Skin turgor is an indicator of the level of fluid loss to a nursing home resident. To assess skin turgor, the health care provider pinches the skin, normally for a few seconds, so that the skin is folded up and away from the body. Generally, the location is the back of the hand or forearm. The skin of resident with normal skin turgor will quickly go back to its normal position. When the skin fails to ‘snap back,’ the resident may be suffering from dehydration.
Specifically, skin recoil delayed for about 2 seconds is poor skin turgor. Poor skin turgor suggests moderate dehydration. Skin recoil of two or more seconds is a sign of severe dehydration. Finally, when the skin stays elevated for longer than a few seconds, it is known as ‘tenting.’
Dehydration in a nursing home resident may have many causes. The most common are diarrhea, fever, vomiting, and impairments that prevent the resident from taking in fluids.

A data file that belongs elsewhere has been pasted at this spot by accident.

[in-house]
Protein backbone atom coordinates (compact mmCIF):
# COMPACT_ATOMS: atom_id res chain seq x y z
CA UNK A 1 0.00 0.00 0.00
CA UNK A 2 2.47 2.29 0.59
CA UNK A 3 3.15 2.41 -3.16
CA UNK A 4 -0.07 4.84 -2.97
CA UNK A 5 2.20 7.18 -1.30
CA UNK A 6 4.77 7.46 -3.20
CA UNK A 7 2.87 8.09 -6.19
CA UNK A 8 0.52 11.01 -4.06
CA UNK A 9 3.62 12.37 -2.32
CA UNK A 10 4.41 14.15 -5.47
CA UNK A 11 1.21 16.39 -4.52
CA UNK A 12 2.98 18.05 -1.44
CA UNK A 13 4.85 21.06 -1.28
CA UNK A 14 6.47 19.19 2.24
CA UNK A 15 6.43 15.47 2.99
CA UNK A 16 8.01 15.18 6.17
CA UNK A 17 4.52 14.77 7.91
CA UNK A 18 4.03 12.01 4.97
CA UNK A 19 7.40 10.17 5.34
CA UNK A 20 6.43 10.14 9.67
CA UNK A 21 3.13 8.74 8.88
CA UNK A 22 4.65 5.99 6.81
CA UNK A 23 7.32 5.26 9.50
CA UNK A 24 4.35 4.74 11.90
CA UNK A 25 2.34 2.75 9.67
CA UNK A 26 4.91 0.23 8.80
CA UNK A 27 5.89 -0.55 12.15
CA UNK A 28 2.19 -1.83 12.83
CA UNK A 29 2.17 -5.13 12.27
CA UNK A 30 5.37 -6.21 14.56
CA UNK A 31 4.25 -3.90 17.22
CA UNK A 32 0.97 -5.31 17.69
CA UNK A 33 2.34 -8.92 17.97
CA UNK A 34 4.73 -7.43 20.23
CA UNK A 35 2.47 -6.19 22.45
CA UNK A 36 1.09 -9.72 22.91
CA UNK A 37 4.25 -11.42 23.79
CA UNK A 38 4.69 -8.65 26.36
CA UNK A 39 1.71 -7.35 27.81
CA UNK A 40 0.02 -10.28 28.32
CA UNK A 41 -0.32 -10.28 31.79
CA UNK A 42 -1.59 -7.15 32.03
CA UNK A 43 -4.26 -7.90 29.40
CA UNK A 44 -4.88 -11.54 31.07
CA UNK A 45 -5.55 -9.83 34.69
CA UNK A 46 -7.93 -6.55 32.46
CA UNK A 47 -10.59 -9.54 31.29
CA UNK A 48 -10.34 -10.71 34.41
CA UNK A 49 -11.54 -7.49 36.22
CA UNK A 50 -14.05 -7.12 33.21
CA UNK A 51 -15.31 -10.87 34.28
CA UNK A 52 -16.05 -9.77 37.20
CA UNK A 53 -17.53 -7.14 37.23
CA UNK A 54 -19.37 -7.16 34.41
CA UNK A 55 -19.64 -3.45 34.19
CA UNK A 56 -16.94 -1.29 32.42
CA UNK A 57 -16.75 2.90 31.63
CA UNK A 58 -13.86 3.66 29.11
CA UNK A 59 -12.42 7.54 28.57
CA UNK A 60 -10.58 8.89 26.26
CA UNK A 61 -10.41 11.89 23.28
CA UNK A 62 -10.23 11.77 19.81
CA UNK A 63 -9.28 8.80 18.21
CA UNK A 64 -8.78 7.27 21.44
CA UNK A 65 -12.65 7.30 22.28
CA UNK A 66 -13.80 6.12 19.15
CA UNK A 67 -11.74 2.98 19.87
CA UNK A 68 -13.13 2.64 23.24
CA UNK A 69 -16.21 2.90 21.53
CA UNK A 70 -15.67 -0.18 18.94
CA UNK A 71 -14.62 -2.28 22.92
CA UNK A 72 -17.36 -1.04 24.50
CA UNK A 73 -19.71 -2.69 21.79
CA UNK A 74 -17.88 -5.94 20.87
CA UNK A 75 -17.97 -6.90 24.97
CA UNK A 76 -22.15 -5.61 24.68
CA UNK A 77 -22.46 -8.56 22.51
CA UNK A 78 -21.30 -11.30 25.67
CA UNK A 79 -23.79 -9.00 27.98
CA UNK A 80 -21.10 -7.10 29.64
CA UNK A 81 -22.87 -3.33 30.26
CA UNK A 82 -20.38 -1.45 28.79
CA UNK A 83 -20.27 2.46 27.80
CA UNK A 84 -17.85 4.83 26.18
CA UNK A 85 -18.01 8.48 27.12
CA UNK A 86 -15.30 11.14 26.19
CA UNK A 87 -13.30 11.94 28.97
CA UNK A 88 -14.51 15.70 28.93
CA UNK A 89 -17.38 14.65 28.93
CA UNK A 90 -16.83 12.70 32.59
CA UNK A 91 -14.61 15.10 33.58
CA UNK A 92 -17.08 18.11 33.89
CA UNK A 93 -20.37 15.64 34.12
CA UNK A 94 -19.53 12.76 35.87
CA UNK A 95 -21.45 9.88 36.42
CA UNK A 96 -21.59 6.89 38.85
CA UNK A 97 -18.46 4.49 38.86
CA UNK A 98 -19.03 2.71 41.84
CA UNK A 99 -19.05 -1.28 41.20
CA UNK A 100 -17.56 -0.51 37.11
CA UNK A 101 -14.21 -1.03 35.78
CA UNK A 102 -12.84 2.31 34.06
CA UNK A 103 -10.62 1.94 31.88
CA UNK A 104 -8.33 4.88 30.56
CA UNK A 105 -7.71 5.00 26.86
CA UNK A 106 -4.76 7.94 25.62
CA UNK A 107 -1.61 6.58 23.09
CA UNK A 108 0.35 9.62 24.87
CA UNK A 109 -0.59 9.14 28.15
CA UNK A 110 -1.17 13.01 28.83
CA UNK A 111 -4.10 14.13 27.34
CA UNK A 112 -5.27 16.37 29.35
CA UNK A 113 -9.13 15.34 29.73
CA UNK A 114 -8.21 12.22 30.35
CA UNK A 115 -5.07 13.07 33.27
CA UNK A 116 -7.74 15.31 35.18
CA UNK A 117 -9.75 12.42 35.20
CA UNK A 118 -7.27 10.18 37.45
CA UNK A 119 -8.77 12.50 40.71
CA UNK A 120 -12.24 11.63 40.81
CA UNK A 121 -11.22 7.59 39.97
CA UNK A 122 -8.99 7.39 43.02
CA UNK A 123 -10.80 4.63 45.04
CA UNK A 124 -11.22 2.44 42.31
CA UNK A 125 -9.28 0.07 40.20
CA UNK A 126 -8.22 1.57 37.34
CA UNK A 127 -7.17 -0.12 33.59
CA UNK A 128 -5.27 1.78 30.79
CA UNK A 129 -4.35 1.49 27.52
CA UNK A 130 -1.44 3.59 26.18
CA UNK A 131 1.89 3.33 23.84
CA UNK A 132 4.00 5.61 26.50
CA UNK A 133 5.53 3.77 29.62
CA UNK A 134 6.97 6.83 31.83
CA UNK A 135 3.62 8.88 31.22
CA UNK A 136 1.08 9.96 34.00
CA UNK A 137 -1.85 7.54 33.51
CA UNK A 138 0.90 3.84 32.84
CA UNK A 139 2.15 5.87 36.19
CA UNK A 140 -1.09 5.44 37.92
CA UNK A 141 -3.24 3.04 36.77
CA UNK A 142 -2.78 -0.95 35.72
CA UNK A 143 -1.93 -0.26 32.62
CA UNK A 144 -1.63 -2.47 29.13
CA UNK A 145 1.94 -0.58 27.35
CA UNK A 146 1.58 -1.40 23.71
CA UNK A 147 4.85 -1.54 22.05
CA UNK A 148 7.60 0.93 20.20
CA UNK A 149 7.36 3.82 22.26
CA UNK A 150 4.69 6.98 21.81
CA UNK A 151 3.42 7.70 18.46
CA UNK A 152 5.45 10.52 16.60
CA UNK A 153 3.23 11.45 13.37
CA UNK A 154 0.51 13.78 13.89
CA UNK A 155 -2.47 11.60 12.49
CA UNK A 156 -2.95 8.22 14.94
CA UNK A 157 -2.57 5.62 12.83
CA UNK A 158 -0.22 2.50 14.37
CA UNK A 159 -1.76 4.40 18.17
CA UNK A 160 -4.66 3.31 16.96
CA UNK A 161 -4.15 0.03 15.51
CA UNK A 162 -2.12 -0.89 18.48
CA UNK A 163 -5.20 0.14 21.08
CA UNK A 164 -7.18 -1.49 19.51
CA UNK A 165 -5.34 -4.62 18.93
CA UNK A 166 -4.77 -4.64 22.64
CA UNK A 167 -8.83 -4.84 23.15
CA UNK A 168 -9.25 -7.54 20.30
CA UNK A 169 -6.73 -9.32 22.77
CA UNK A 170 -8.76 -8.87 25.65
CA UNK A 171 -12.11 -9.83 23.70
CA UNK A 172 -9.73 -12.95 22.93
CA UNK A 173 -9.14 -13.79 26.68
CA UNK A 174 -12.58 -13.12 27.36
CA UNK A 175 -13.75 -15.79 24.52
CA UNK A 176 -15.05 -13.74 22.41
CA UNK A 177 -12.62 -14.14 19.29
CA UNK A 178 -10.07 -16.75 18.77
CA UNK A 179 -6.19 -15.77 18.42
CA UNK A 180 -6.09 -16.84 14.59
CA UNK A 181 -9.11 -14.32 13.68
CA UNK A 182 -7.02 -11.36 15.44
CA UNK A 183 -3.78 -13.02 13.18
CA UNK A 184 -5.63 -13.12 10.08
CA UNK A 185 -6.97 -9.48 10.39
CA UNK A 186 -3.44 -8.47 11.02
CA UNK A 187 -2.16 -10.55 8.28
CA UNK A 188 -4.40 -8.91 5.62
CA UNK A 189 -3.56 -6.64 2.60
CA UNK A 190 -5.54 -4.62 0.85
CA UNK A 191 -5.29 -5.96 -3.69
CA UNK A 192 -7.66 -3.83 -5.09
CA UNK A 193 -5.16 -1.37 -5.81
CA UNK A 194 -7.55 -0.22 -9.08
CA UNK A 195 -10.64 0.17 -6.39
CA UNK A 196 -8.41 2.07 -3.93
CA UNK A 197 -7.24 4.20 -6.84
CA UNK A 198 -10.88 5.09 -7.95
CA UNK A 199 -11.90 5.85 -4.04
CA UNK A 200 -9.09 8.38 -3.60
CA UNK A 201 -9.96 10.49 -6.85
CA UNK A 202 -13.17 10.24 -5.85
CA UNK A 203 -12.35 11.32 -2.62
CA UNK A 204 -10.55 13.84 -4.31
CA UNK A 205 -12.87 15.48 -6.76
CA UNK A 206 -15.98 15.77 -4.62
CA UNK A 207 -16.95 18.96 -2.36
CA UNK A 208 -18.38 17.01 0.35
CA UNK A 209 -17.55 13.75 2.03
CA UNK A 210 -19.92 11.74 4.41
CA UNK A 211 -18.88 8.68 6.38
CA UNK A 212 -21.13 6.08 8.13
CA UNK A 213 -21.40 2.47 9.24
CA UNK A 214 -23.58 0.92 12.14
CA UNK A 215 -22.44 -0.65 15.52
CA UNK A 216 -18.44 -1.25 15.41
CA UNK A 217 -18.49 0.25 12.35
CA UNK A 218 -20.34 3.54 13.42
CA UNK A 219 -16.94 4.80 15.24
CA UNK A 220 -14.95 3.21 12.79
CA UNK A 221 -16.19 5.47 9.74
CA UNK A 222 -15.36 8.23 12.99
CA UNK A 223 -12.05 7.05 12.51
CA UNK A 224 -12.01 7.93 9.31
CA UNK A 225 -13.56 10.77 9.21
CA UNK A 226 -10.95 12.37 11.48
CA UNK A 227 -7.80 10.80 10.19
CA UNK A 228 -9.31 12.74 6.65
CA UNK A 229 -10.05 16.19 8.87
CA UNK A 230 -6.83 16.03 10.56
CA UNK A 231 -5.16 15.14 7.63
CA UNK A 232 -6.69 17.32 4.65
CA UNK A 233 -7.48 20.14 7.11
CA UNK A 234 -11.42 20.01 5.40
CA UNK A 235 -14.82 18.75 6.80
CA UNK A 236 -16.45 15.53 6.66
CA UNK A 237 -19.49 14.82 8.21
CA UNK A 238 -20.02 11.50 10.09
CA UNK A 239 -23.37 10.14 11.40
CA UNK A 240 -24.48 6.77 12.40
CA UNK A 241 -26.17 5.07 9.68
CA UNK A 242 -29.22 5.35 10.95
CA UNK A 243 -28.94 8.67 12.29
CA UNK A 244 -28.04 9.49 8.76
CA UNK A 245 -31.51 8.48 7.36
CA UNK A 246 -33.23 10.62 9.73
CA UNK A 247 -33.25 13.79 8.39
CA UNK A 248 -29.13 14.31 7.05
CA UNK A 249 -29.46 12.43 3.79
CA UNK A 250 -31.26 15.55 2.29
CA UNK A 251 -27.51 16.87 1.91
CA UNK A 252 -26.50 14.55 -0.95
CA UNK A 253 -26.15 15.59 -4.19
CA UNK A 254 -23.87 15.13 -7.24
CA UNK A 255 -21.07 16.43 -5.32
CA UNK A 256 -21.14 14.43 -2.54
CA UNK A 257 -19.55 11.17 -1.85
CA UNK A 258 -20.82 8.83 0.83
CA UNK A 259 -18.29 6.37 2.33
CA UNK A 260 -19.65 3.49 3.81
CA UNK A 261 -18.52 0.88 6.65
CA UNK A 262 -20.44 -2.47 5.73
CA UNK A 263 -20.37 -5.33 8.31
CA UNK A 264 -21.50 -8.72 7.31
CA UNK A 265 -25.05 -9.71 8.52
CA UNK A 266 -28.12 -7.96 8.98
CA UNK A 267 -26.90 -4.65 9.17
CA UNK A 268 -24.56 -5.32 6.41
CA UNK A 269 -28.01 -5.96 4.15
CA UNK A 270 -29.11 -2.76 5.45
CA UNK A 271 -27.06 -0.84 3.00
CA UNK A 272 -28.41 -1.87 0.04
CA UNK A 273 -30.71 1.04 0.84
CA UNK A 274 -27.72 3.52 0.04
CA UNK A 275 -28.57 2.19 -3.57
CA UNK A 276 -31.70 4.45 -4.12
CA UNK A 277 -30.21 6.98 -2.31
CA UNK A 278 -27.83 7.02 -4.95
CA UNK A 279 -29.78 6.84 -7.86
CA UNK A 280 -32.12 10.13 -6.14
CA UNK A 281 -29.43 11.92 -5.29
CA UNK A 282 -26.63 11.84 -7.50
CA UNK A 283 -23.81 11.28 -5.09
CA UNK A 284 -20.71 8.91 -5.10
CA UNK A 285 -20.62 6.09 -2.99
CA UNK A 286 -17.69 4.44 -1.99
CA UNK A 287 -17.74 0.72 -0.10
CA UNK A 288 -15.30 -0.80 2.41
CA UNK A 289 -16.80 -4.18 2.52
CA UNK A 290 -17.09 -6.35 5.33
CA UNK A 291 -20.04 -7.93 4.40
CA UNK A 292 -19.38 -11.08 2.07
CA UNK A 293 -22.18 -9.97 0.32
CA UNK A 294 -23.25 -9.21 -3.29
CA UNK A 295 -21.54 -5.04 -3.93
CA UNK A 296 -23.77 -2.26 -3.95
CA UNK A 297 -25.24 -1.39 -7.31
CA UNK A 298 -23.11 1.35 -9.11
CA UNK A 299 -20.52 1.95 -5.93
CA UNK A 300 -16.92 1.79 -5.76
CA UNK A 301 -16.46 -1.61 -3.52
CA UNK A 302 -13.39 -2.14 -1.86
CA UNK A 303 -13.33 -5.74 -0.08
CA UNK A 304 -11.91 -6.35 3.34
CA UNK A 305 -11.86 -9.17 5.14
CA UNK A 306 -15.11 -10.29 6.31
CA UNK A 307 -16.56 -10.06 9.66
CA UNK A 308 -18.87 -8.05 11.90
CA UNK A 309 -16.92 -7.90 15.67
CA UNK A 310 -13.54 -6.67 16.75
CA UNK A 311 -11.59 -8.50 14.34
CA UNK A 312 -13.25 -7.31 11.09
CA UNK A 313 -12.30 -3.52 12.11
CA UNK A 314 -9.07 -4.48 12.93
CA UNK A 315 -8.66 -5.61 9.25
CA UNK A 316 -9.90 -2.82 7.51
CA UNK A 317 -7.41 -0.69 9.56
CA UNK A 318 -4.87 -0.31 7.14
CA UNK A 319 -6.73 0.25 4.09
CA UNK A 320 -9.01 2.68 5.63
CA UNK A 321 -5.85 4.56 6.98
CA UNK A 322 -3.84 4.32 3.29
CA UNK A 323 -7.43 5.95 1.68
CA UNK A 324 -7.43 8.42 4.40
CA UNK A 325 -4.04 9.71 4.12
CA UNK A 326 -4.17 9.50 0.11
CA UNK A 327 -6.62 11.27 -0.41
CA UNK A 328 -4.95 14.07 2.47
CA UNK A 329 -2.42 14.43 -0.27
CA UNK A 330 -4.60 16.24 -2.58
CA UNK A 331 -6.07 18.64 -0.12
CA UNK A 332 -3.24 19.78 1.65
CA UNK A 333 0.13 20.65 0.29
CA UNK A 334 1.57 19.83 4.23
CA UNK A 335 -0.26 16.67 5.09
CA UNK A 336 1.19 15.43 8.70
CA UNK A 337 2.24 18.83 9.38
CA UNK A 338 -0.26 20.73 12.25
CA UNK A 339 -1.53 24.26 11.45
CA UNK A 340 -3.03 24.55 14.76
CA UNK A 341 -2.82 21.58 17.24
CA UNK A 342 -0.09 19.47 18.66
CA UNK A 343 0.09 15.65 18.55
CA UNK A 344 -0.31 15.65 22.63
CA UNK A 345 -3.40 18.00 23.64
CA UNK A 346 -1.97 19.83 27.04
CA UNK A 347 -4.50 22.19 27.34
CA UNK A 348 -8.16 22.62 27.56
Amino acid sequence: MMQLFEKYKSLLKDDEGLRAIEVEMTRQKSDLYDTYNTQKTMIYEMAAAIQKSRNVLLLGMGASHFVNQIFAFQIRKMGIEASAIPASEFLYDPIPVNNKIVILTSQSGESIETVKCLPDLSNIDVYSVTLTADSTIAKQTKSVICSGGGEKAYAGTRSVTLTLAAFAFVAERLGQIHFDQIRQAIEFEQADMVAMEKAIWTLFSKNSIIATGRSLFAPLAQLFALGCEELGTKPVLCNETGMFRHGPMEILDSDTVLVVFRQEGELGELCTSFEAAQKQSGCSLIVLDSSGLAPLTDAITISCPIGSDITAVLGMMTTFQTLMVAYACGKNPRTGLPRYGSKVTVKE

Dehydration is a key factor in the development or exacerbation of bedsores. Essentially, a bedsore injury is caused by circulation problems. Prolonged pressure prevents blood from circulating. When the area beneath the skin do not receive adequate circulation, the muscle and tissue begin to breakdown.
Dehydration lowers blood volume, pressure, and flow. Obviously, when the blood’s ability to transfer oxygen and nutrients to the muscles and body are inhibited, the symptoms of bedsores can become much worse. This is why skin turgor plays an important role in assessing, avoiding, and treating bedsores.
Other signs of dehydration include cracked or parched lips, decline in mental capacity, dark urine, and general bodily weakness.
If your loved developed bed sores at a nursing home or assisted living facility, and you are wondering if you have a claim, then please, feel free to call and speak to one of our experienced Georgia nursing home neglect lawyers today. Our consultations are always free. If you would like to learn more about this topic or watch additional videos please subscribe to our YouTube channel.